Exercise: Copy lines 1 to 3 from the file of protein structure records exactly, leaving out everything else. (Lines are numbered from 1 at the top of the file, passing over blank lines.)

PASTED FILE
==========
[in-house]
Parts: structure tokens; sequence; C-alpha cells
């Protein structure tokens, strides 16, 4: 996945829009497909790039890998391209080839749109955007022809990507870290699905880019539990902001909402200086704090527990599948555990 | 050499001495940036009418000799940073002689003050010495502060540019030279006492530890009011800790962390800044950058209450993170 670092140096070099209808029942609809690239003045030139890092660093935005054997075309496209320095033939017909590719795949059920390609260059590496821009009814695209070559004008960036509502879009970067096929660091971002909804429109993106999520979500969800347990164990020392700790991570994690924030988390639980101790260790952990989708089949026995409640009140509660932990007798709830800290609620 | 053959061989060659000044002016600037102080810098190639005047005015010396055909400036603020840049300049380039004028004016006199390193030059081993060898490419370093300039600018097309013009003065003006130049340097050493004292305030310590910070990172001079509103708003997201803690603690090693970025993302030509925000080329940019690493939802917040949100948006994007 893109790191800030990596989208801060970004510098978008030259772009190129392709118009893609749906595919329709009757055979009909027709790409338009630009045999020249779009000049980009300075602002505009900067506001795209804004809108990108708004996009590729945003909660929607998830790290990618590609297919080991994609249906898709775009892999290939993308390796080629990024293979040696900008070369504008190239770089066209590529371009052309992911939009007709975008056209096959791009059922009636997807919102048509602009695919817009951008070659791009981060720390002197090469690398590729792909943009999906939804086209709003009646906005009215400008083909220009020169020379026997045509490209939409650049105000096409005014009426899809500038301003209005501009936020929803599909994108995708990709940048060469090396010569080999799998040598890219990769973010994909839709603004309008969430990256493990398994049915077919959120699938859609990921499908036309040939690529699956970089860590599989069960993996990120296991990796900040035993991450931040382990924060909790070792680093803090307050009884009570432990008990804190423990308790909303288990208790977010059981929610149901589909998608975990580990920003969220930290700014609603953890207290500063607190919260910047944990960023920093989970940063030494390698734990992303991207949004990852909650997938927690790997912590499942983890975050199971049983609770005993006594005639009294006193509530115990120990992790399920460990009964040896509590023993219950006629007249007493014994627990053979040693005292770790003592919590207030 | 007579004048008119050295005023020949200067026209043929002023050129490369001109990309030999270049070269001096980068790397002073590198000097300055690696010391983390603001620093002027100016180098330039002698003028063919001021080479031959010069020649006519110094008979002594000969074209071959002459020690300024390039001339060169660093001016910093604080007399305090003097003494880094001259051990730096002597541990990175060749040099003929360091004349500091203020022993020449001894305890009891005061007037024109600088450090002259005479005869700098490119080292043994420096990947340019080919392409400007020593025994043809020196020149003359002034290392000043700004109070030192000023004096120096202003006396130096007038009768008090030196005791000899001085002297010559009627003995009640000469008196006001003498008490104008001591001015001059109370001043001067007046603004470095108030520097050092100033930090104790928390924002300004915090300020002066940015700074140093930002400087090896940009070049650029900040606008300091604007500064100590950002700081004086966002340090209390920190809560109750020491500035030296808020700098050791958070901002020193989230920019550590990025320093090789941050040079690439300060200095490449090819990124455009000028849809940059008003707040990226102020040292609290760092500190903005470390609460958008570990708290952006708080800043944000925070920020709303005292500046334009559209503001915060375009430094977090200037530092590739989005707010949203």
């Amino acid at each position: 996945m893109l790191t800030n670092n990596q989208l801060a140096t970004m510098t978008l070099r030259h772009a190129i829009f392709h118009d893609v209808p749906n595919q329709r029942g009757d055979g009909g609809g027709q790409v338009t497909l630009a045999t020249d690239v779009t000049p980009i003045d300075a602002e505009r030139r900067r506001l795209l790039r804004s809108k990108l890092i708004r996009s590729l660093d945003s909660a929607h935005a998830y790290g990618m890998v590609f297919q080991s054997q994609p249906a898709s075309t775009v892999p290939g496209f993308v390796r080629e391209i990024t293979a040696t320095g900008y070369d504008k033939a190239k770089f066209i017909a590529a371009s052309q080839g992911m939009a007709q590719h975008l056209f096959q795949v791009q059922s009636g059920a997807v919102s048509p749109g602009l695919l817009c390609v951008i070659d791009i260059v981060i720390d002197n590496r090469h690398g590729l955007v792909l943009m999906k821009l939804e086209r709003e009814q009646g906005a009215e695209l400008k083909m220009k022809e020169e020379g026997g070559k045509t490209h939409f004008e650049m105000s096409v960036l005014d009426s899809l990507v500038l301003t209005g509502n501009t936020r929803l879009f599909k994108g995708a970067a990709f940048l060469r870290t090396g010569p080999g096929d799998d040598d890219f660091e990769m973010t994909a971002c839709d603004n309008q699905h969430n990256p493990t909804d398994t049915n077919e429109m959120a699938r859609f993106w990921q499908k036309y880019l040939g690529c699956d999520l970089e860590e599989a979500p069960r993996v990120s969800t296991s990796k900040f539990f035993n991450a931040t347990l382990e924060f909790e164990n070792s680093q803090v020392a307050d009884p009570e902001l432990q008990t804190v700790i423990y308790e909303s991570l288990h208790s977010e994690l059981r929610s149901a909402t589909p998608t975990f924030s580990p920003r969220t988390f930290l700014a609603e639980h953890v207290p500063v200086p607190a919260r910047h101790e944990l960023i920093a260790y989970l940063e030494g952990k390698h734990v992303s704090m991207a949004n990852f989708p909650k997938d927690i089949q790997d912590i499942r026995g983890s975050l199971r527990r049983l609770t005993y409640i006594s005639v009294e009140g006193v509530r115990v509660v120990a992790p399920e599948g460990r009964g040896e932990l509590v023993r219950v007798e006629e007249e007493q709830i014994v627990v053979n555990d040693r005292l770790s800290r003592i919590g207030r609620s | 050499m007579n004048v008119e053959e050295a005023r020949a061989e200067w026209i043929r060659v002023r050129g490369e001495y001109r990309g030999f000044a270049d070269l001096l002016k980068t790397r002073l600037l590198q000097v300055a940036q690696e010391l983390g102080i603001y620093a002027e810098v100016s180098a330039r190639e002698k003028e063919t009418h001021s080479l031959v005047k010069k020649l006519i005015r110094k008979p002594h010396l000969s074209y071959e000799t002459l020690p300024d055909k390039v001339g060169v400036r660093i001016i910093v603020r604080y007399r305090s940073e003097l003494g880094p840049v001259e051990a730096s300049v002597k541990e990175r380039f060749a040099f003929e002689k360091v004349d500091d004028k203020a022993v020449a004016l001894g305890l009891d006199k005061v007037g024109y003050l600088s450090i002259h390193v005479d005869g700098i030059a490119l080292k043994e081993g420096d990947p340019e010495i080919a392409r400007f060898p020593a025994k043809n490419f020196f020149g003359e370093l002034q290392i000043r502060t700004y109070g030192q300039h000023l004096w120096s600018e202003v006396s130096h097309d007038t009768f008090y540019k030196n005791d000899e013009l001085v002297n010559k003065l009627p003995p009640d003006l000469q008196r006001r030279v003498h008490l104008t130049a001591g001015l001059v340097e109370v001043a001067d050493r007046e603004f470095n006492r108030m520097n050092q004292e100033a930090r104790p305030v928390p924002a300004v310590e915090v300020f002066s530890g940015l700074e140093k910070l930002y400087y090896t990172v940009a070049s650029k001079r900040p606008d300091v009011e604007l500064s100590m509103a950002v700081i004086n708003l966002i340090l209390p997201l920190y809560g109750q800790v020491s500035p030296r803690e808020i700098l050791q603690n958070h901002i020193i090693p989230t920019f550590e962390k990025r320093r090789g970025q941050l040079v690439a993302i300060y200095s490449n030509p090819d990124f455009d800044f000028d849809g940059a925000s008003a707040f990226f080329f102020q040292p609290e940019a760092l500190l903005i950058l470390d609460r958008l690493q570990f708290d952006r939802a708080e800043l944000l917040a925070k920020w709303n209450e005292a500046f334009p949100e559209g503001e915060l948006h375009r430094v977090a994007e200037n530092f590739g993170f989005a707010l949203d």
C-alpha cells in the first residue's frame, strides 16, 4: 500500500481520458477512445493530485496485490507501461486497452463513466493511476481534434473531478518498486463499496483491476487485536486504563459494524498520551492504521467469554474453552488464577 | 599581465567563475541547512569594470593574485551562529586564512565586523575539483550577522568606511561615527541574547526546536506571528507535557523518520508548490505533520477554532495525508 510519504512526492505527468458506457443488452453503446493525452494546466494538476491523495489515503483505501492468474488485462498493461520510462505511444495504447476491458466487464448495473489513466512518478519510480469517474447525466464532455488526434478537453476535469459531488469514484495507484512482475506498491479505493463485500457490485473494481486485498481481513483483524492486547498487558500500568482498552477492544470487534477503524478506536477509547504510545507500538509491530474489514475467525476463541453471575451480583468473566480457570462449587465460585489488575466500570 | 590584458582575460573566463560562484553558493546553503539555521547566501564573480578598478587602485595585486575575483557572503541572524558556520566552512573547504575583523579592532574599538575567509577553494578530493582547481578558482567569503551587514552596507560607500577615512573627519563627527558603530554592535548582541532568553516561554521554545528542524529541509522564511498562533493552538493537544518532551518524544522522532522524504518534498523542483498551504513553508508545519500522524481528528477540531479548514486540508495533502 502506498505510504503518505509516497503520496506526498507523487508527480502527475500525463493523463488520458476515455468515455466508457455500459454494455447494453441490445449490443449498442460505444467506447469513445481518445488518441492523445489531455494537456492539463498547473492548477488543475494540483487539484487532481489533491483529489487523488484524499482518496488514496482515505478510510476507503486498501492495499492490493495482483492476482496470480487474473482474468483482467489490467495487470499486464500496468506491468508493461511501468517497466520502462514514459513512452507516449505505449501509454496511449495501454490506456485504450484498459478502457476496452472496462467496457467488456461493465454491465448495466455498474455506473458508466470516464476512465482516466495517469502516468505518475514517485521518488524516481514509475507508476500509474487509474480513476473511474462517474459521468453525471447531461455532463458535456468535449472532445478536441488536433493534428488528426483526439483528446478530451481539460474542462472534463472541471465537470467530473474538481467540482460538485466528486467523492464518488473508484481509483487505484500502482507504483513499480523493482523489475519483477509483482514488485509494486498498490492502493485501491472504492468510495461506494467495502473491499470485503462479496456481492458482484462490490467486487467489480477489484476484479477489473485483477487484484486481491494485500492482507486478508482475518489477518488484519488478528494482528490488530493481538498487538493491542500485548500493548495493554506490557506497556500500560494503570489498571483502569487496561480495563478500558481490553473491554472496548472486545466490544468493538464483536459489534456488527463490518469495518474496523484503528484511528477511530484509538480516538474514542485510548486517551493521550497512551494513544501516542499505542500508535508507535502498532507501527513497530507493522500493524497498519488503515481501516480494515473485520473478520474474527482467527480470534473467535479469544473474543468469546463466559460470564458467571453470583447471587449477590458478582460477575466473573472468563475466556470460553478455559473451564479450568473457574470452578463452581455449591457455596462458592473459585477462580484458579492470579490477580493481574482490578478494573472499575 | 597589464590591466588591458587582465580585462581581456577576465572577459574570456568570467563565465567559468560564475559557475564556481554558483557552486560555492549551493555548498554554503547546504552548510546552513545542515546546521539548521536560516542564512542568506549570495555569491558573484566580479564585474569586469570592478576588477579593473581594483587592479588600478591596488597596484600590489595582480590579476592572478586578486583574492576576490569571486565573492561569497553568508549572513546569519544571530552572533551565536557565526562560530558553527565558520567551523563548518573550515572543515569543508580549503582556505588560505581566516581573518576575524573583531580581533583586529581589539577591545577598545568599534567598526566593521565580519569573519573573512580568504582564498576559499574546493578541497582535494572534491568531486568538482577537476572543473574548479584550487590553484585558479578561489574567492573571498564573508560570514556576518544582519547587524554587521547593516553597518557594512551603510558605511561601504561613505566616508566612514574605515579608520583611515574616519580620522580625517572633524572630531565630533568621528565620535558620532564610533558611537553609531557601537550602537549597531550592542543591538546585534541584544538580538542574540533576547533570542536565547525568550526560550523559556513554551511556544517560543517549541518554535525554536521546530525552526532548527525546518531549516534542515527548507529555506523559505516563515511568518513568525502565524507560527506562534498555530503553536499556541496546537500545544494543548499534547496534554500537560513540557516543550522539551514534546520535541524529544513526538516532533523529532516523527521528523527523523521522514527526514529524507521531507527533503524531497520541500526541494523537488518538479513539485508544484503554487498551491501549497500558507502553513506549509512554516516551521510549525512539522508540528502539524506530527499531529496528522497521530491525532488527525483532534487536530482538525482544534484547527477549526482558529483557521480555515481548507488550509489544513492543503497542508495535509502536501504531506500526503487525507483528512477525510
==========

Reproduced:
[in-house]
Parts: structure tokens; sequence; C-alpha cells
């Protein structure tokens, strides 16, 4: 996945829009497909790039890998391209080839749109955007022809990507870290699905880019539990902001909402200086704090527990599948555990 | 050499001495940036009418000799940073002689003050010495502060540019030279006492530890009011800790962390800044950058209450993170 670092140096070099209808029942609809690239003045030139890092660093935005054997075309496209320095033939017909590719795949059920390609260059590496821009009814695209070559004008960036509502879009970067096929660091971002909804429109993106999520979500969800347990164990020392700790991570994690924030988390639980101790260790952990989708089949026995409640009140509660932990007798709830800290609620 | 053959061989060659000044002016600037102080810098190639005047005015010396055909400036603020840049300049380039004028004016006199390193030059081993060898490419370093300039600018097309013009003065003006130049340097050493004292305030310590910070990172001079509103708003997201803690603690090693970025993302030509925000080329940019690493939802917040949100948006994007 893109790191800030990596989208801060970004510098978008030259772009190129392709118009893609749906595919329709009757055979009909027709790409338009630009045999020249779009000049980009300075602002505009900067506001795209804004809108990108708004996009590729945003909660929607998830790290990618590609297919080991994609249906898709775009892999290939993308390796080629990024293979040696900008070369504008190239770089066209590529371009052309992911939009007709975008056209096959791009059922009636997807919102048509602009695919817009951008070659791009981060720390002197090469690398590729792909943009999906939804086209709003009646906005009215400008083909220009020169020379026997045509490209939409650049105000096409005014009426899809500038301003209005501009936020929803599909994108995708990709940048060469090396010569080999799998040598890219990769973010994909839709603004309008969430990256493990398994049915077919959120699938859609990921499908036309040939690529699956970089860590599989069960993996990120296991990796900040035993991450931040382990924060909790070792680093803090307050009884009570432990008990804190423990308790909303288990208790977010059981929610149901589909998608975990580990920003969220930290700014609603953890207290500063607190919260910047944990960023920093989970940063030494390698734990992303991207949004990852909650997938927690790997912590499942983890975050199971049983609770005993006594005639009294006193509530115990120990992790399920460990009964040896509590023993219950006629007249007493014994627990053979040693005292770790003592919590207030 | 007579004048008119050295005023020949200067026209043929002023050129490369001109990309030999270049070269001096980068790397002073590198000097300055690696010391983390603001620093002027100016180098330039002698003028063919001021080479031959010069020649006519110094008979002594000969074209071959002459020690300024390039001339060169660093001016910093604080007399305090003097003494880094001259051990730096002597541990990175060749040099003929360091004349500091203020022993020449001894305890009891005061007037024109600088450090002259005479005869700098490119080292043994420096990947340019080919392409400007020593025994043809020196020149003359002034290392000043700004109070030192000023004096120096202003006396130096007038009768008090030196005791000899001085002297010559009627003995009640000469008196006001003498008490104008001591001015001059109370001043001067007046603004470095108030520097050092100033930090104790928390924002300004915090300020002066940015700074140093930002400087090896940009070049650029900040606008300091604007500064100590950002700081004086966002340090209390920190809560109750020491500035030296808020700098050791958070901002020193989230920019550590990025320093090789941050040079690439300060200095490449090819990124455009000028849809940059008003707040990226102020040292609290760092500190903005470390609460958008570990708290952006708080800043944000925070920020709303005292500046334009559209503001915060375009430094977090200037530092590739989005707010949203």